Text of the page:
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Press Release

CDISC Data Standard for Multiple Sclerosis Spurs Sharing of Clinical Data

>PRWEB.COM Newswire
>PRWEB.COM NewswireAustin, TX; New York, NY and Tucson, AZ (PRWEB) June 04, 2014

A new data standard for multiple sclerosis (MS) has been released by the Clinical Data Interchange Standards Consortium (CDISC), the leading global standards organization for clinical research. When used together with the foundational CDISC clinical data standard, this therapeutic area standard allows clinical research data from multiple MS trials to be grouped for reporting, analysis, and regulatory submissions.

The standard is the result of work from organizations across the globe. Led by the Multiple Sclerosis Outcome Assessments Consortium (MSOAC), a Critical Path Institute (C-Path) consortium, the effort drew on the 'common data elements' developed for MS through the National Institute of Neurological Disorders and Stroke (NINDS). MSOAC members with clinical expertise in MS connected with CDISC teams in the standardization process designed by the Coalition for Accelerating Standards and Therapies (CFAST) initiative. In the CFAST standardization process, standards developers work closely with clinical experts on definitions and scoping from the beginning. Dr. Rebecca Kush, CDISC President and CEO stated that this process is "key to fast-tracking therapeutic area data standards."

"Sharing of data is central to each of C-Path's seven consortia. We know that aggregating data for the purpose of identifying new biomarkers and developing outcome assessment tools is essential to FDA's Critical Path Initiative and regulatory science objectives. This work requires multi-sector collaborations and we are proud to have helped create new MS standards," stated Dr. Martha Brumfield, President and CEO of C-Path. MSOAC is C-Path's newest consortium, funded by the National Multiple Sclerosis Society with the mission of analyzing data from MS studies to qualify a new performance measure of disability as a primary endpoint for future MS trials. The coalition is currently remapping legacy clinical data to the new MS standard in preparation for pooling data from thousands of individual patients (Read more: http://c-path.org/programs/msoac/).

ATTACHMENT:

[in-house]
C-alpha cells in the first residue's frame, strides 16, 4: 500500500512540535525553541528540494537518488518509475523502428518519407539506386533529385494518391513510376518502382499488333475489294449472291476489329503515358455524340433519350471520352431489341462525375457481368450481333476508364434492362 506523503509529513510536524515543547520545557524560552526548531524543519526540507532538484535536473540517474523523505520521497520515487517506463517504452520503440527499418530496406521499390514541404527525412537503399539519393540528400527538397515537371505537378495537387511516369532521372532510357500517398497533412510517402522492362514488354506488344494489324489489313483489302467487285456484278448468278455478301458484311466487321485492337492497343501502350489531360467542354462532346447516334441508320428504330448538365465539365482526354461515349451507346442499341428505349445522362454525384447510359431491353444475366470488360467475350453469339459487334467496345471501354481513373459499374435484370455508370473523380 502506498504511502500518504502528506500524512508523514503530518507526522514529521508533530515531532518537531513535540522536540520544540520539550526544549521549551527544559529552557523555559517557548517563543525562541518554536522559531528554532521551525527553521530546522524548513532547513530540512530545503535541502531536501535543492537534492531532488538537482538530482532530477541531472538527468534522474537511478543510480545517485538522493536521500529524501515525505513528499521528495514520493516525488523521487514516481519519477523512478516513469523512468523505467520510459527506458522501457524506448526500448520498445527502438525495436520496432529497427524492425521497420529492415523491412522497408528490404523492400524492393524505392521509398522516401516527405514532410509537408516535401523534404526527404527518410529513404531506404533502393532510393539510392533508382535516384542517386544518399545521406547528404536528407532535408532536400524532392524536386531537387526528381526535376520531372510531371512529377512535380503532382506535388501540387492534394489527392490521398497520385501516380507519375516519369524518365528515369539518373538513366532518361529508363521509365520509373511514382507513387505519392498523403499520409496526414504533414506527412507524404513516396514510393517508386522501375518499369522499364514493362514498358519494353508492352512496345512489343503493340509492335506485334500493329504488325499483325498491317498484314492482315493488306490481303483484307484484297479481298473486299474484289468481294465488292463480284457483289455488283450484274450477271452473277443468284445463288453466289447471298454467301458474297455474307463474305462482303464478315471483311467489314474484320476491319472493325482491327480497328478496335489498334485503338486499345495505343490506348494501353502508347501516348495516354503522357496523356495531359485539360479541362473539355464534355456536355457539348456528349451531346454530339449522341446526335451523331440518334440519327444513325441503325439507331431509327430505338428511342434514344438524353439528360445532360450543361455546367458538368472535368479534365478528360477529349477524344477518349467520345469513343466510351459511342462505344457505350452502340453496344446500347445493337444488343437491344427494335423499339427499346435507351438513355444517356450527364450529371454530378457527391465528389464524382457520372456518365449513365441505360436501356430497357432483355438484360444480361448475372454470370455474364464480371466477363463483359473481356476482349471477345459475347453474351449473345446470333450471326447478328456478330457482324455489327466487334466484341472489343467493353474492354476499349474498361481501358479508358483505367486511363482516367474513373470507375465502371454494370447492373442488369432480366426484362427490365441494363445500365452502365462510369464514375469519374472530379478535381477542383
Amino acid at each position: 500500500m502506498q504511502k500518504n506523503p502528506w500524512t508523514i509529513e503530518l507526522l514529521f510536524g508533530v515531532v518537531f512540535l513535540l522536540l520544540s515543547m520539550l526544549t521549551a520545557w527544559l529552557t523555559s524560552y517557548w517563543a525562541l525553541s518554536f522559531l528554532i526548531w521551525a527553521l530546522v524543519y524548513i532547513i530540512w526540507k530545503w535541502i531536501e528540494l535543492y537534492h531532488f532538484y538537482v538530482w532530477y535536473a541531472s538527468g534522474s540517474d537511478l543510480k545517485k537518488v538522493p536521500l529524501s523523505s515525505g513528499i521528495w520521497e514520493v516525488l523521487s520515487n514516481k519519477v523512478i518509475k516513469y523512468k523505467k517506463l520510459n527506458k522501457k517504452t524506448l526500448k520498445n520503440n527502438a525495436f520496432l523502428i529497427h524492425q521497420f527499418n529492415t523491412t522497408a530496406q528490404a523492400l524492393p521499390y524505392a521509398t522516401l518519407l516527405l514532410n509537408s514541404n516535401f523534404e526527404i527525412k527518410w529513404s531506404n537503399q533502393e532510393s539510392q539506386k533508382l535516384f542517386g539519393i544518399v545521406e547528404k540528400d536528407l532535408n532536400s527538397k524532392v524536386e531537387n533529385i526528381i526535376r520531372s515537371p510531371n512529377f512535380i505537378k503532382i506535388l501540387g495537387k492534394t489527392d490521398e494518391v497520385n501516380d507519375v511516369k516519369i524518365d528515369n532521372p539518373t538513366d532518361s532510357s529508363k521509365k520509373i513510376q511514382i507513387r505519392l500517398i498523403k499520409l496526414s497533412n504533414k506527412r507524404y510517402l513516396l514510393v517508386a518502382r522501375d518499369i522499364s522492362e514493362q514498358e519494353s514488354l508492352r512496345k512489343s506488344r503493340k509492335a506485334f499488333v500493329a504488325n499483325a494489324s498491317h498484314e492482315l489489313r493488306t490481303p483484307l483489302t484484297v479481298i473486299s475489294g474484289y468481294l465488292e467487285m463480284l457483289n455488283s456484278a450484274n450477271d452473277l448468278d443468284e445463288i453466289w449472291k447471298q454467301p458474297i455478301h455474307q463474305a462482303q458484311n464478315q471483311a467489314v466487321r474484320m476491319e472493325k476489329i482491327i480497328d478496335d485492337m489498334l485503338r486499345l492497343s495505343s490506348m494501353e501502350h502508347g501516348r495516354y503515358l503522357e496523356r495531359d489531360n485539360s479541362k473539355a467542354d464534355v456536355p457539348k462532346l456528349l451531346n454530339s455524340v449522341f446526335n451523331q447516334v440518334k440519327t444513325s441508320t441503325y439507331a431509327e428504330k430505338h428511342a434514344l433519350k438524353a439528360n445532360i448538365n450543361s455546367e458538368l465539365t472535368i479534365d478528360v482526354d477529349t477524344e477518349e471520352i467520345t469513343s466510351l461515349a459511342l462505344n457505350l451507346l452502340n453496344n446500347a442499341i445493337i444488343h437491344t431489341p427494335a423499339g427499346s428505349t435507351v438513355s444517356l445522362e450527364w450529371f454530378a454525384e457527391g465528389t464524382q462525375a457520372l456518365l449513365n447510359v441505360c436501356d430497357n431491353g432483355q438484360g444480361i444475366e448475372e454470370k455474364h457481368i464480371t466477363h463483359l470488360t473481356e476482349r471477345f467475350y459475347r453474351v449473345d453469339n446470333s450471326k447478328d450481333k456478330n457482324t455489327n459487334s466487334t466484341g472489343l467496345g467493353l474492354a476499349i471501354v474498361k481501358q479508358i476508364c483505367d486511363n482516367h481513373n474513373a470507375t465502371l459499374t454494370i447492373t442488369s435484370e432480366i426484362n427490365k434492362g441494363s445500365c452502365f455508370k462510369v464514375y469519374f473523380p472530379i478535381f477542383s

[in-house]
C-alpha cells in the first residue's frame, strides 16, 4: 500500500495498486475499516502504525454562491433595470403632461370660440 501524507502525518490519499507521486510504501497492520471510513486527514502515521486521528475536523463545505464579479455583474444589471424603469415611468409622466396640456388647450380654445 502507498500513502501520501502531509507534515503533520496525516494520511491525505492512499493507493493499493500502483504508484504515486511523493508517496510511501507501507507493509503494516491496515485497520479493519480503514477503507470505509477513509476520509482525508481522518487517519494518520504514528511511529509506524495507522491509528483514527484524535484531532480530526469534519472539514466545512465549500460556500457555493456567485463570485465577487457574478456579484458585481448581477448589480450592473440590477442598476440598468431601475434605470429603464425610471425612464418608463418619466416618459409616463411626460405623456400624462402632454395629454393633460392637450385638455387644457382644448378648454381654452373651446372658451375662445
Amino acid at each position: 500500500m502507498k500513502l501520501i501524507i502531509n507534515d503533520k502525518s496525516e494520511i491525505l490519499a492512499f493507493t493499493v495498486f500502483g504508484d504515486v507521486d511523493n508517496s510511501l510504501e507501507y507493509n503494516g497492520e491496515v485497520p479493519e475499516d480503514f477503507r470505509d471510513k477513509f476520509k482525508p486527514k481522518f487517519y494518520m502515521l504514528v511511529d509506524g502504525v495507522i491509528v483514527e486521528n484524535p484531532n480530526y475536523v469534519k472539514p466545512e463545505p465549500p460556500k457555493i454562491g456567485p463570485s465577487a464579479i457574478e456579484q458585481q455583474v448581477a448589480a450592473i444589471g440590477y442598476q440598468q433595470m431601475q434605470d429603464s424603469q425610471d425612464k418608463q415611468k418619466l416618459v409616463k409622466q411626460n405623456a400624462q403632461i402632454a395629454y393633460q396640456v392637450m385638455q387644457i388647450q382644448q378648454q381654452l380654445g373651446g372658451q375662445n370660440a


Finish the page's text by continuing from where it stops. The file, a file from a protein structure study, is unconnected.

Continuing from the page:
Like other open CDISC data standards, the new MS standard is freely available (http://www.cdisc.org/therapeutic#MS). "This new tool is more than another resource for the MS research community," indicated Dr. Timothy Coetzee, Chief Advocacy, Services and Research Officer at the National MS Society. "This new MS standard signals a commitment to ensure that data does not remain in silos. By standardizing data we expect that research will move us faster toward our goal of a world free of MS."

In addition to its value for clinical researchers worldwide, the MS data standard provides a streamlined review of drug applications within the U.S. Food and Drug Administration (FDA) and European Medicines Agency (EMA). "By 2017, we expect that use of data standards will be required for certain submissions, and that these requirements will continue to expand as standards are developed to address future needs," explained Dr. Douglas Throckmorton, Deputy Center Director for Regulatory Programs, Center for Drug Evaluation and Research, U.S. Food and Drug Administration. The deadline is designed to focus industry attention on instituting standards expeditiously and propel the academic community to accept them as well. Some funders are offering incentives together with requirements.

"NINDS encourages investigators to plan for both standardizing and sharing data as they design their studies so that we can learn the most from each study and derive the maximum benefit from our investment of taxpayer dollars," stated Dr. Story Landis, Director, NINDS.